The Effect of Xenon Anesthesia on the Size of Experimental Myocardial Infarction

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Volatile anesthetics protect the myocardium from ischemia reperfusion damage. Our hypothesis for this study was that xenon reduces the size of myocardial infarction similar in extent to the reduction associated with ischemic preconditioning.


Thirty-six pigs weighing 30–35 kg were anesthetized with thiopental and then randomized into four groups: control (myocardial ischemia only), ischemic preconditioning (five 5-min episodes of intermittent myocardial ischemia), xenon preconditioning (three 10-min exposures to xenon 70% followed by myocardial ischemia), and xenon anesthesia (xenon 70%, continued before and after myocardial ischemia). Myocardial ischemia was induced by placing a tourniquet around the left anterior descending coronary artery for 60 min followed by 2 h of reperfusion. Myocardial infarct size and the area at risk for myocardial infarction were measured by Evans Blue and triphenyl tetrazolium chloride staining, respectively.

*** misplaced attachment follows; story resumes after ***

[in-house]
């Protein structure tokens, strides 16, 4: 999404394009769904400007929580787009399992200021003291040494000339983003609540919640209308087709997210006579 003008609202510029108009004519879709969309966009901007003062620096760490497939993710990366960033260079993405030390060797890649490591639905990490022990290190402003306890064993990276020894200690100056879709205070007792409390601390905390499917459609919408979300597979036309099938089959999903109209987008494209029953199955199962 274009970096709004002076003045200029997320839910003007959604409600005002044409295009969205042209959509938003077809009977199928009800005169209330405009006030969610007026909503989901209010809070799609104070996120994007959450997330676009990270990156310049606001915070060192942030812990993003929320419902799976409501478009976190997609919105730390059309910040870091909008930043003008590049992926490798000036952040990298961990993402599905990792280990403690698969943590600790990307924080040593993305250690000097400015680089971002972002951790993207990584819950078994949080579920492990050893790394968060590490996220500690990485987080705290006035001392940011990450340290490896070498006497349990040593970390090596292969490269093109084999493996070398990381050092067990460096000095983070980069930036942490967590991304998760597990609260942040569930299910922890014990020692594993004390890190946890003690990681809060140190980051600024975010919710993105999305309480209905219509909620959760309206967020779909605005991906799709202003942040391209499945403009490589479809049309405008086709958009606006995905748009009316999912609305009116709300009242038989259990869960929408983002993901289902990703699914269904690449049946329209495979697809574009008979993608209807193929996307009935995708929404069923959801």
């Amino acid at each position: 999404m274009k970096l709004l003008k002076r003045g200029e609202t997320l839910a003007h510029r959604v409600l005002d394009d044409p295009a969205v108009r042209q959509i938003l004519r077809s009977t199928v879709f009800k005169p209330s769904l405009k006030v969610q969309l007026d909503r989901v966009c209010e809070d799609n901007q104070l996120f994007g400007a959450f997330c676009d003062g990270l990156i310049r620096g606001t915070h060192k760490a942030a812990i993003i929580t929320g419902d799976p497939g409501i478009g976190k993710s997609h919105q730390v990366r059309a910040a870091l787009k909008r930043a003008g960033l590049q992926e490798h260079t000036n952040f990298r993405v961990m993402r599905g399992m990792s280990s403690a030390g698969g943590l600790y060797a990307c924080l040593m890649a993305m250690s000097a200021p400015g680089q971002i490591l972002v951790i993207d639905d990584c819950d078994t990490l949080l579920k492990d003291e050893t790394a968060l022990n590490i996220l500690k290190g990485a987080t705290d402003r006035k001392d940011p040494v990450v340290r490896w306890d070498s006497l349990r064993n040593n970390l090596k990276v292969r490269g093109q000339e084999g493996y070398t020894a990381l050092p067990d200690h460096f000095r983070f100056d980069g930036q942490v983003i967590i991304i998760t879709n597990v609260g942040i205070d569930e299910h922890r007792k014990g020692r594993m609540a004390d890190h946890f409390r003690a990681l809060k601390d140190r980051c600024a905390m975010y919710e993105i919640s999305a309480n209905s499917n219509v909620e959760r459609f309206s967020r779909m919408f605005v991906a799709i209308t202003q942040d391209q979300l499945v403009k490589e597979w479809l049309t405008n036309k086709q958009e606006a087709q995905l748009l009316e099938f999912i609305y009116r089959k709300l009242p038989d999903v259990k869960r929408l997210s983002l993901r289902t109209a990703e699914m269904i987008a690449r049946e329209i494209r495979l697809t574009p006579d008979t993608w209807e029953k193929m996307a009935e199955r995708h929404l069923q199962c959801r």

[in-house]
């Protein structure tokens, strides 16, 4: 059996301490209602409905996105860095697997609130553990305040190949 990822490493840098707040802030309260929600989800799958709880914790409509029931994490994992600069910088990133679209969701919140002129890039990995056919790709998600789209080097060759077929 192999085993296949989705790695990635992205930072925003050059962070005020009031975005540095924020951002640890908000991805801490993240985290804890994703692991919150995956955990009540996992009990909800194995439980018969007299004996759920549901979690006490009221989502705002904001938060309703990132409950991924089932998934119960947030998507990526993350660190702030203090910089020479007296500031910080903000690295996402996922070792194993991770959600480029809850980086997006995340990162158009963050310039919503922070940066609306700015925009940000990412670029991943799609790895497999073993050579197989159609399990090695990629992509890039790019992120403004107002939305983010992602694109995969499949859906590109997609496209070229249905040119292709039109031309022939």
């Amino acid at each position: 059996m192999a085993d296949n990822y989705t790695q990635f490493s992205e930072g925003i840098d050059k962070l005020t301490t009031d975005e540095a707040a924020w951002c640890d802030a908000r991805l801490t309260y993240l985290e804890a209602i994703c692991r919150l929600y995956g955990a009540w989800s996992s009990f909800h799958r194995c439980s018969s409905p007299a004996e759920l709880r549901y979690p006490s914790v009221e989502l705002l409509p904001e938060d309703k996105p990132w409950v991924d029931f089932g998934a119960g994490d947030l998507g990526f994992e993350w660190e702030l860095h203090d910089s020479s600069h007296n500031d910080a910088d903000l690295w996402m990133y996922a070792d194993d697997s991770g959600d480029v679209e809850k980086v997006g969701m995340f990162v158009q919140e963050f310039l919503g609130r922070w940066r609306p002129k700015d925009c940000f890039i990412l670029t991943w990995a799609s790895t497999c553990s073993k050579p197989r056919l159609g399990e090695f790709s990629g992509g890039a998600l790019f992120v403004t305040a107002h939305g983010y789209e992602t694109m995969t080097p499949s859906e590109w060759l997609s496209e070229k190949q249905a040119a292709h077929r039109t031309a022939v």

Mean (sd) myocardial infarct size was reduced from 64% ± 9% of the area at risk in the control group to 19% ± 12% with ischemic preconditioning (P < 0.001), and to 50% ± 9% with xenon anesthesia (P < 0.05 versus control, P < 0.001 versus ischemic preconditioning). Myocardial infarct size was not reduced with xenon preconditioning compared with the control group (59% ± 11%, P = 0.41).


Myocardial infarct size was reduced by ischemic preconditioning but less so by xenon anesthesia. Brief, intermittent exposure to xenon before myocardial ischemia did not reduce myocardial infarct size.

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